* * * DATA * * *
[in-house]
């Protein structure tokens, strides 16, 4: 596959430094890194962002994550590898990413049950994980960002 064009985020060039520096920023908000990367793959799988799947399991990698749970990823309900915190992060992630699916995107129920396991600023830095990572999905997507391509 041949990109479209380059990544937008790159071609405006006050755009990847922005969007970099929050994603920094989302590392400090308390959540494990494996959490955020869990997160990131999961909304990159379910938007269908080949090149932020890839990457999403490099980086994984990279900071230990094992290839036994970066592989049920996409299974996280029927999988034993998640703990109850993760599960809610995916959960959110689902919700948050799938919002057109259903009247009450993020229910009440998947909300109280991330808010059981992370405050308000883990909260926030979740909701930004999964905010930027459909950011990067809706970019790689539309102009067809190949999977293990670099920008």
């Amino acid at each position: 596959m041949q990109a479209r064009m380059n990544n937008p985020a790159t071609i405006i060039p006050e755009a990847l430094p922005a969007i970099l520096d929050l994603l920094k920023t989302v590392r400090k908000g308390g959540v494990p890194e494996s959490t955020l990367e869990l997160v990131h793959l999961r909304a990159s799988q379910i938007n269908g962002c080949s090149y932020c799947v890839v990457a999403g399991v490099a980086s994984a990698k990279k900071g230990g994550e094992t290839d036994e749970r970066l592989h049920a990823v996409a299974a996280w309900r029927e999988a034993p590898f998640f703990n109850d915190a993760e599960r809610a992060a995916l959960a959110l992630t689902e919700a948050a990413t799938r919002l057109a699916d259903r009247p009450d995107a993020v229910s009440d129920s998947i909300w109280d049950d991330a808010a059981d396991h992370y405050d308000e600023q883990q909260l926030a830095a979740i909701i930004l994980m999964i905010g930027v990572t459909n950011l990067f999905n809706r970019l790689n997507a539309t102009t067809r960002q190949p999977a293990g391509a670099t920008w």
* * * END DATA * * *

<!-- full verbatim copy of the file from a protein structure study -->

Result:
[in-house]
């Protein structure tokens, strides 16, 4: 596959430094890194962002994550590898990413049950994980960002 064009985020060039520096920023908000990367793959799988799947399991990698749970990823309900915190992060992630699916995107129920396991600023830095990572999905997507391509 041949990109479209380059990544937008790159071609405006006050755009990847922005969007970099929050994603920094989302590392400090308390959540494990494996959490955020869990997160990131999961909304990159379910938007269908080949090149932020890839990457999403490099980086994984990279900071230990094992290839036994970066592989049920996409299974996280029927999988034993998640703990109850993760599960809610995916959960959110689902919700948050799938919002057109259903009247009450993020229910009440998947909300109280991330808010059981992370405050308000883990909260926030979740909701930004999964905010930027459909950011990067809706970019790689539309102009067809190949999977293990670099920008």
């Amino acid at each position: 596959m041949q990109a479209r064009m380059n990544n937008p985020a790159t071609i405006i060039p006050e755009a990847l430094p922005a969007i970099l520096d929050l994603l920094k920023t989302v590392r400090k908000g308390g959540v494990p890194e494996s959490t955020l990367e869990l997160v990131h793959l999961r909304a990159s799988q379910i938007n269908g962002c080949s090149y932020c799947v890839v990457a999403g399991v490099a980086s994984a990698k990279k900071g230990g994550e094992t290839d036994e749970r970066l592989h049920a990823v996409a299974a996280w309900r029927e999988a034993p590898f998640f703990n109850d915190a993760e599960r809610a992060a995916l959960a959110l992630t689902e919700a948050a990413t799938r919002l057109a699916d259903r009247p009450d995107a993020v229910s009440d129920s998947i909300w109280d049950d991330a808010a059981d396991h992370y405050d308000e600023q883990q909260l926030a830095a979740i909701i930004l994980m999964i905010g930027v990572t459909n950011l990067f999905n809706r970019l790689n997507a539309t102009t067809r960002q190949p999977a293990g391509a670099t920008w």